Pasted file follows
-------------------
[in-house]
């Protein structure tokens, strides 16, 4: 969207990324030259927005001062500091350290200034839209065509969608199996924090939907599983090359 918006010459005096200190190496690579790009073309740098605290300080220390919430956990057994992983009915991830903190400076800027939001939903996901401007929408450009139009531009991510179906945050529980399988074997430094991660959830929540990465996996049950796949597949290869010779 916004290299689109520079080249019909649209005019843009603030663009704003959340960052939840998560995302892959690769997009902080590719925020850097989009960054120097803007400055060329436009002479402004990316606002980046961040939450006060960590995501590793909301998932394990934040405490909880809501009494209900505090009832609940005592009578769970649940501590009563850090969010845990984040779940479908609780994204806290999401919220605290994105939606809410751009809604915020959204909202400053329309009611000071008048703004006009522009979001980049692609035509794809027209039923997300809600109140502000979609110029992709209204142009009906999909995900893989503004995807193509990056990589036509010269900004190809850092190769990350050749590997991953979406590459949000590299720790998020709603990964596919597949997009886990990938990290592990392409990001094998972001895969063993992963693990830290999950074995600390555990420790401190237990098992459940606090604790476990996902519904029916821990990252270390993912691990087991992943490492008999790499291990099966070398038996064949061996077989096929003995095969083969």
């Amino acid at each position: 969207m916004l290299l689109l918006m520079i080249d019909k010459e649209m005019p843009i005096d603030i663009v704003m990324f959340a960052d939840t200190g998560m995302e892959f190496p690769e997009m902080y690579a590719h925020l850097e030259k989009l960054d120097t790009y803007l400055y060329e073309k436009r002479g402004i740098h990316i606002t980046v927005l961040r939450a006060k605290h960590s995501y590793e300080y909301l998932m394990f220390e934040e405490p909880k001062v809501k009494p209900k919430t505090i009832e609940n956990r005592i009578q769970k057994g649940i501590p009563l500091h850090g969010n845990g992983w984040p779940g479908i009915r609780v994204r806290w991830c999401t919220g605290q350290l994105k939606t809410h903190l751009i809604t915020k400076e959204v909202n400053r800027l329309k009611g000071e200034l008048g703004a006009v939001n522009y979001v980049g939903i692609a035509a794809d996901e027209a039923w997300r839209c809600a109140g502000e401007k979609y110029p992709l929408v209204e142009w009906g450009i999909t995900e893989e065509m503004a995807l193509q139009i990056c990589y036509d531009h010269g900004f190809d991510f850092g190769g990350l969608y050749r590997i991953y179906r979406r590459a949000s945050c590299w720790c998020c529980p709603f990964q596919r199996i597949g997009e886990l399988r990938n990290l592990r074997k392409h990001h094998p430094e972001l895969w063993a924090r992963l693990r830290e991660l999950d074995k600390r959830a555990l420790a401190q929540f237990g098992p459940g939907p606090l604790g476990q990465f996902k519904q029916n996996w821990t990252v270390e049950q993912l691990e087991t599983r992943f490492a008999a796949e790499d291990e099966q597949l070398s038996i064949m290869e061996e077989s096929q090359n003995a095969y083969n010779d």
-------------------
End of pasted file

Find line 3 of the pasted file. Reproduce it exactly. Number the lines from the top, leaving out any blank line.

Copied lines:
């Amino acid at each position: 969207m916004l290299l689109l918006m520079i080249d019909k010459e649209m005019p843009i005096d603030i663009v704003m990324f959340a960052d939840t200190g998560m995302e892959f190496p690769e997009m902080y690579a590719h925020l850097e030259k989009l960054d120097t790009y803007l400055y060329e073309k436009r002479g402004i740098h990316i606002t980046v927005l961040r939450a006060k605290h960590s995501y590793e300080y909301l998932m394990f220390e934040e405490p909880k001062v809501k009494p209900k919430t505090i009832e609940n956990r005592i009578q769970k057994g649940i501590p009563l500091h850090g969010n845990g992983w984040p779940g479908i009915r609780v994204r806290w991830c999401t919220g605290q350290l994105k939606t809410h903190l751009i809604t915020k400076e959204v909202n400053r800027l329309k009611g000071e200034l008048g703004a006009v939001n522009y979001v980049g939903i692609a035509a794809d996901e027209a039923w997300r839209c809600a109140g502000e401007k979609y110029p992709l929408v209204e142009w009906g450009i999909t995900e893989e065509m503004a995807l193509q139009i990056c990589y036509d531009h010269g900004f190809d991510f850092g190769g990350l969608y050749r590997i991953y179906r979406r590459a949000s945050c590299w720790c998020c529980p709603f990964q596919r199996i597949g997009e886990l399988r990938n990290l592990r074997k392409h990001h094998p430094e972001l895969w063993a924090r992963l693990r830290e991660l999950d074995k600390r959830a555990l420790a401190q929540f237990g098992p459940g939907p606090l604790g476990q990465f996902k519904q029916n996996w821990t990252v270390e049950q993912l691990e087991t599983r992943f490492a008999a796949e790499d291990e099966q597949l070398s038996i064949m290869e061996e077989s096929q090359n003995a095969y083969n010779d």